This is the reality that haunts us all. You and me alike.

Good luck!


What Musicians Can Learn From UFC Fighter Chael Sonnen


Sometimes it amazes me some of the stuff I read on social media. Musicians complaining about other musicians “being posers” on Facebook or wherever trying to act bigger than they are or cooler than other bands. Well #1 that is their job and #2 just because someone takes it that way doesn’t mean that is what they are doing. They are simply trying to build excitement with their fans and followers.

 

Musicians are many times so eager to tear each other down, especially other musicians that seem to be having more success then they are and they don’t understand why or think their band is better and the world just isn’t fair. Of course the music business has very little to do with talent and everything to do with a budget, work ethic and marketability. If talent was the key than most bands have no shot at ever making it and jazz, fusion, classical and opera would reign supreme as that is where most of the worlds best talent truly lies.

 

What musicians have to learn is the art of promoting themselves and some people really struggle with this. They might feel funny about tooting their own horn but unless you have a major PR budget no one is going to do it with out getting paid. Musicians need to quit expecting someone to just help them out on a spec deal as there is no real money in this business anymore for people to work on the “hopes” of a band making it. Learning the art of self-promotion is extremely vital to making it and developing a new audience, gaining advantageous spots on tours etc. This is where they could learn from the UFC fighters.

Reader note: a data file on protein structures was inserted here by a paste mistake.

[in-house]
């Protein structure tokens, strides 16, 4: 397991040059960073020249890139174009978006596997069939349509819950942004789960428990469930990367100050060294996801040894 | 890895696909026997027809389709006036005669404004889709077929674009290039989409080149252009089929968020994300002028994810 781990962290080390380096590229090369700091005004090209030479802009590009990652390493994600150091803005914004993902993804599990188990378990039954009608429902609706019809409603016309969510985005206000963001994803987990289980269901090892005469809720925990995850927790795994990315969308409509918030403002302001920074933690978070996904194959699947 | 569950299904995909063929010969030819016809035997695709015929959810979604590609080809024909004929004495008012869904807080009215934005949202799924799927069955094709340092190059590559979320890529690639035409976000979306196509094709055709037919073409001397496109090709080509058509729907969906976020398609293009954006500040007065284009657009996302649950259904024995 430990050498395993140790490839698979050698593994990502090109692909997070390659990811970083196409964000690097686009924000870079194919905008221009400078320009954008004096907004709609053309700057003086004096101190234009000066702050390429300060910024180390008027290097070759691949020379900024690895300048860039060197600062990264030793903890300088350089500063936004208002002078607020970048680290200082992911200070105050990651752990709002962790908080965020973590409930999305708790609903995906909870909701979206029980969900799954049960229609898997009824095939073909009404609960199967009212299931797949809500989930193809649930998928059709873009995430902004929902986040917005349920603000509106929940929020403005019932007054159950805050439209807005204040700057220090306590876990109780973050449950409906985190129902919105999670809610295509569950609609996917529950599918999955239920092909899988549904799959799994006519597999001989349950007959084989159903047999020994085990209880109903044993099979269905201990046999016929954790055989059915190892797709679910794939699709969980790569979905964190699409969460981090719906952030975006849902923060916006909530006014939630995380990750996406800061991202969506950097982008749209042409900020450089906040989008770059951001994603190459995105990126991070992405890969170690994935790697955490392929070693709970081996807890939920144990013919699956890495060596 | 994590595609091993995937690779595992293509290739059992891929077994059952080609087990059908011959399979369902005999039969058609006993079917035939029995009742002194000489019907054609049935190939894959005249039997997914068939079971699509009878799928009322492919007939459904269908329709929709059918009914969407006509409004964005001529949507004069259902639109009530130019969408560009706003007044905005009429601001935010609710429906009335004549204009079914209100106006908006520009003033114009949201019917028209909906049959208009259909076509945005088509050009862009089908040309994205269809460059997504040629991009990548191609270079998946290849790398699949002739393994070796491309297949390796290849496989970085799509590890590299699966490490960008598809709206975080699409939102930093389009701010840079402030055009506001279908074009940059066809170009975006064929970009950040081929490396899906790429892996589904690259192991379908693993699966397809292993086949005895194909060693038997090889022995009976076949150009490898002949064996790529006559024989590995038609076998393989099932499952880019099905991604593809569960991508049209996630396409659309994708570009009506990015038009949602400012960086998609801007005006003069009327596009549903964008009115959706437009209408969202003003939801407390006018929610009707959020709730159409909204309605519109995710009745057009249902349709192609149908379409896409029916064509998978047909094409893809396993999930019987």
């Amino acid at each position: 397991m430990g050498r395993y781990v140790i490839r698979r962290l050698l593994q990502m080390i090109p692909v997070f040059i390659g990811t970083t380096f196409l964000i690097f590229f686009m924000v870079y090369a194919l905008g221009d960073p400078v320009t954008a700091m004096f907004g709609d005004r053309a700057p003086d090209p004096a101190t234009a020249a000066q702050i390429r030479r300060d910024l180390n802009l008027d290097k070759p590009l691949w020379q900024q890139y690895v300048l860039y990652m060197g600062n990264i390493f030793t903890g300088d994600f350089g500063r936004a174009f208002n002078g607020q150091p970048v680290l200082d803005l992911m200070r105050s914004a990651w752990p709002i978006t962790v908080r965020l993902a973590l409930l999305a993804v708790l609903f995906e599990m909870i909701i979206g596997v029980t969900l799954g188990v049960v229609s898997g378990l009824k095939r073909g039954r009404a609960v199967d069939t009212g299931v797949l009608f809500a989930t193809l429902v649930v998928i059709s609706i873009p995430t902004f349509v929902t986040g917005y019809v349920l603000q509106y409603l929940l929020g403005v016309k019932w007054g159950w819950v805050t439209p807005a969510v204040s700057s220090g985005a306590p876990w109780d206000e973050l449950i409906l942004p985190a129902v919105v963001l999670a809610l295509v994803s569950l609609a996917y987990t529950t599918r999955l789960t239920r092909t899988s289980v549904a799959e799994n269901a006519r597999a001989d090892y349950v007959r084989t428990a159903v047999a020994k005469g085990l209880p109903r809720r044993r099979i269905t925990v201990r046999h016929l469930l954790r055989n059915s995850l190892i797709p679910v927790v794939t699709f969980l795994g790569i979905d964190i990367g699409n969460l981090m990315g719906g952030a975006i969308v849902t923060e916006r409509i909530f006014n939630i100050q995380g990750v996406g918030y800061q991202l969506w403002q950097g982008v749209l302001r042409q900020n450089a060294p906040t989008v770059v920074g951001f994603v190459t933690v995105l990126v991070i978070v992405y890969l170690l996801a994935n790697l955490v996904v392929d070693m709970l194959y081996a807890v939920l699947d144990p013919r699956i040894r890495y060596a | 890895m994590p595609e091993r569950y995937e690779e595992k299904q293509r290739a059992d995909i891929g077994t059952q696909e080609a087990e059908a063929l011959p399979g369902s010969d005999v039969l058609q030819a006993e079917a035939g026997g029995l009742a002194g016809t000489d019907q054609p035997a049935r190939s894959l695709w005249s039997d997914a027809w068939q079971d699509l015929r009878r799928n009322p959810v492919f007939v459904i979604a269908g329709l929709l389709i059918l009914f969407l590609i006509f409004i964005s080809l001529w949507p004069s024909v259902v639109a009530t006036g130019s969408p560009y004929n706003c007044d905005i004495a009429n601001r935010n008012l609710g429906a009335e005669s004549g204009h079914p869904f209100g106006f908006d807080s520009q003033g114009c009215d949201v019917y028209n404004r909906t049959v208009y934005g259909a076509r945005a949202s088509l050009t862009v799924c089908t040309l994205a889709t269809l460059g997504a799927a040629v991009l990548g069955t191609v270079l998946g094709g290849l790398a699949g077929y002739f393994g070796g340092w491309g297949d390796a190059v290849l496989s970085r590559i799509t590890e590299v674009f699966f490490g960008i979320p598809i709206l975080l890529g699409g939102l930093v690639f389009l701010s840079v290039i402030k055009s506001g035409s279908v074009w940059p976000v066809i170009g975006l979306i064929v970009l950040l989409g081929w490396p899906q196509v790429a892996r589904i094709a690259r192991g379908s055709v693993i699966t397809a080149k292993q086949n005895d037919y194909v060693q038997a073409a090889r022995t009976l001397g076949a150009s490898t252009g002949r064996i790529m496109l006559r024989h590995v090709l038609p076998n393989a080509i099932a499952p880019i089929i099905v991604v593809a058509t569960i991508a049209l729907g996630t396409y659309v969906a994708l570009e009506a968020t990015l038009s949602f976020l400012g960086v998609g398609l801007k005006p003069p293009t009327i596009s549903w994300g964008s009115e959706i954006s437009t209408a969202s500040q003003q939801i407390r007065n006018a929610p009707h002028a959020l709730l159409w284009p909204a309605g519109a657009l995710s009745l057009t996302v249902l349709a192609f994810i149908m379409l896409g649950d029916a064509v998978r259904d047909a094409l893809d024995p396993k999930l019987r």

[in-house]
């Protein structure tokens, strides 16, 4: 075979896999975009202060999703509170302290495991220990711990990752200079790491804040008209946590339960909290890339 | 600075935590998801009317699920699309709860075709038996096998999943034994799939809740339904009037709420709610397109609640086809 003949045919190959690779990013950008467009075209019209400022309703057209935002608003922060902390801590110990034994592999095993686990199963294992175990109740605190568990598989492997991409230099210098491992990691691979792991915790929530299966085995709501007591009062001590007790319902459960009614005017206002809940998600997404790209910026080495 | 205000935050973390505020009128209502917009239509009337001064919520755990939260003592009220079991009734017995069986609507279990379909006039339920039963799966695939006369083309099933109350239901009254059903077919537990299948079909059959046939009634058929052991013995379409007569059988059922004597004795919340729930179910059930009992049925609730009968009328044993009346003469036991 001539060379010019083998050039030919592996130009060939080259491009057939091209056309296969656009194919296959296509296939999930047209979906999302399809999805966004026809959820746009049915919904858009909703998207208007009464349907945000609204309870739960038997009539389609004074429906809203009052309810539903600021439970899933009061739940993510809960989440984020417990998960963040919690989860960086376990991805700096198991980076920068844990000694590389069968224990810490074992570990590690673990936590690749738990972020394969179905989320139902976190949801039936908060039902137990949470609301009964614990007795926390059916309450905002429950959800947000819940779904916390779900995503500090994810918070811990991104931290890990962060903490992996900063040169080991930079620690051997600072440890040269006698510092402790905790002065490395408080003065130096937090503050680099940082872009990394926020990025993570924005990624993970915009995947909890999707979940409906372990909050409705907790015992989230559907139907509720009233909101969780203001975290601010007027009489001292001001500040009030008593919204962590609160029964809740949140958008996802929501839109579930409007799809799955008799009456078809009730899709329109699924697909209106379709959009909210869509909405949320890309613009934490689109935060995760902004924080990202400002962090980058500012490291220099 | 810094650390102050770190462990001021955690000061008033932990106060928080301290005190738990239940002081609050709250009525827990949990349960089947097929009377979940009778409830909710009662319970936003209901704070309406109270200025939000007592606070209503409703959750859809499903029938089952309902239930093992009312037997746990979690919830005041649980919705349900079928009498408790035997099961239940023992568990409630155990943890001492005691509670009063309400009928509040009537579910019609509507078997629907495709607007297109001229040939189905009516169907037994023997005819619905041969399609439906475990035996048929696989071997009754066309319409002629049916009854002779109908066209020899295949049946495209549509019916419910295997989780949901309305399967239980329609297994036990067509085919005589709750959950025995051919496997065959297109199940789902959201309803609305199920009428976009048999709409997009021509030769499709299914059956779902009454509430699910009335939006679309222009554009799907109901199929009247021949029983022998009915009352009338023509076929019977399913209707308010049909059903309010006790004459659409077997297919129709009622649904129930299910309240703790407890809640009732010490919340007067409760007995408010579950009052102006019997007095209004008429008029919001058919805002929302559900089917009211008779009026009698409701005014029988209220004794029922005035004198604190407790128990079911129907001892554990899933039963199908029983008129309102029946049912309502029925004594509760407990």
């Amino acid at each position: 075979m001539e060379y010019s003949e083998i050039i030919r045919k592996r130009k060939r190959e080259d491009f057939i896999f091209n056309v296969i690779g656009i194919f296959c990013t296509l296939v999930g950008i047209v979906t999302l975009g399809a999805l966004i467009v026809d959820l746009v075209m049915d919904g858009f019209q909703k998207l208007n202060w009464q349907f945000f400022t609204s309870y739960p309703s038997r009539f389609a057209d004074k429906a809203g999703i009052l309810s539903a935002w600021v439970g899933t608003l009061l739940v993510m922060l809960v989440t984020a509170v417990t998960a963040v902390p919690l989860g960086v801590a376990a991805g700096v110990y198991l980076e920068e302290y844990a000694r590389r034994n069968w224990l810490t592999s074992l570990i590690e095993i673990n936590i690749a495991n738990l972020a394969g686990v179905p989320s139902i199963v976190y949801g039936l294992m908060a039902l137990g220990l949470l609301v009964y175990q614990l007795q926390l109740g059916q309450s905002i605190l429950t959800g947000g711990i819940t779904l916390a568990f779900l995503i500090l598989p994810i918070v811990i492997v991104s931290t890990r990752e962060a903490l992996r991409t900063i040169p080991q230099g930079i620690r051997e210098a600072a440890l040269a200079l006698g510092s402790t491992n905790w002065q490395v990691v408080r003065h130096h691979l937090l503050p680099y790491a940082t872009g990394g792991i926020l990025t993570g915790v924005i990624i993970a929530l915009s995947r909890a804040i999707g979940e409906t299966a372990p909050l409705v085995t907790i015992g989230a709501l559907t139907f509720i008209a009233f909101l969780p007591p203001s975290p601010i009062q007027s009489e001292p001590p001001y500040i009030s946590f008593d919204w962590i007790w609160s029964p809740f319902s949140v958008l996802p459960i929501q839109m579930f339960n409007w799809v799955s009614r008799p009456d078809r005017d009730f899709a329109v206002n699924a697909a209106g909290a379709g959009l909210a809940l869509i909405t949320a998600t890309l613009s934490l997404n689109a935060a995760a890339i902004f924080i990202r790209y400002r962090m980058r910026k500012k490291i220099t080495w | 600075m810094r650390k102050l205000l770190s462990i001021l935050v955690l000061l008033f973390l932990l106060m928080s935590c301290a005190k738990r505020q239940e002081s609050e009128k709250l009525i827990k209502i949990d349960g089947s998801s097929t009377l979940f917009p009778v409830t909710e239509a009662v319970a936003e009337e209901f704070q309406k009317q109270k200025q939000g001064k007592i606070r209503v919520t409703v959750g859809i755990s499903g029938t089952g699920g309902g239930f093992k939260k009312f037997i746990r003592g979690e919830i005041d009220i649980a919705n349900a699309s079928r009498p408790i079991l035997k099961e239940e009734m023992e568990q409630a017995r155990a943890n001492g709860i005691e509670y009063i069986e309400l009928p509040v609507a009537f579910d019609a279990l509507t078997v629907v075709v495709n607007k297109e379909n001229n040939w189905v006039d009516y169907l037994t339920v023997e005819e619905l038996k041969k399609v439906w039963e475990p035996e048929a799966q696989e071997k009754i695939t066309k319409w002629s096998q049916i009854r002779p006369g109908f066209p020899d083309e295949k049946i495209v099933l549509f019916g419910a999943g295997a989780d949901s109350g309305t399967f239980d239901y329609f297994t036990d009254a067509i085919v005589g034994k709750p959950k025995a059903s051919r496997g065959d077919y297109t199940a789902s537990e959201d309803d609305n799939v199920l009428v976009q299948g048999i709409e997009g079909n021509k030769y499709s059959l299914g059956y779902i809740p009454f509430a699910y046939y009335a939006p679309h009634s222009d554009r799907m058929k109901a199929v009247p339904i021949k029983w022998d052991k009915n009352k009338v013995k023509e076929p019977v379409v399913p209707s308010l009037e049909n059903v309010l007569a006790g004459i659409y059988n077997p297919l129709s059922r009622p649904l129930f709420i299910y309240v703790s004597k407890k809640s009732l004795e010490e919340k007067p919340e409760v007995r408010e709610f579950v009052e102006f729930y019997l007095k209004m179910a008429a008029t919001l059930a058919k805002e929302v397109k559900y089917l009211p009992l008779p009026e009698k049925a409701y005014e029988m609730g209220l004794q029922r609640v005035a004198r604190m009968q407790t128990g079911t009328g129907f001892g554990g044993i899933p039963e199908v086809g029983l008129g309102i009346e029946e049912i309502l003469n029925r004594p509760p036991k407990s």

Chael Sonnen was a middle of the road UFC fighter. He was always a very good wrestler but he wasn’t winning the big ones and certainly not all his fights. He was a quite, respectful fighter and never caused any controversy then suddenly there was a transformation. Chael came back after some time off and was a completely different media presence. All the sudden he was a smack talker. He learned the art of self-promotion and has talked himself into title fights he didn’t deserve necessarily. Now I am not taking anything away from his talent, but looking at rankings and records, he probably normally wouldn’t have been the one picked for these fights.

 

However, Chael learned to promote himself in the media to such an extent he became a major Pay-Per-View sell. Chael also never backs down from a fight; he doesn’t care what anyone else says about him, what the other fighter’s think of him or anything except for accomplishing his career goals. Now some people have said that behind the scene Chael is nothing like his smack-talking persona, he is a nice guy and an extremely hard worker, not the hard worker part. Chael has proven himself to be ready to go to his promoter the UFC by always being prepared not only being in shape to fight at a moments notice but that he will kick the shit out of the media schedule. He is a marketing machine and that is exactly what promoters want and look for. Their job is to sell tickets and the talent needs to understand that and me a major presence in making that happen. It keeps Chael employed and bumps up his paycheck quite dramatically.

 

You see, musicians need to quit worrying about what their local musicians buddies say and think. It’s not their goal or dream, it’s yours. It’s not their image; it’s yours to worry about. Who the hell cares what band ABC says about you online or behind your back. This business is nothing but shit talkers talking behind your back. It is your job to put out the very best show, product every night and to somehow get people to notice you, talk about you and most important bring more people to your next gig.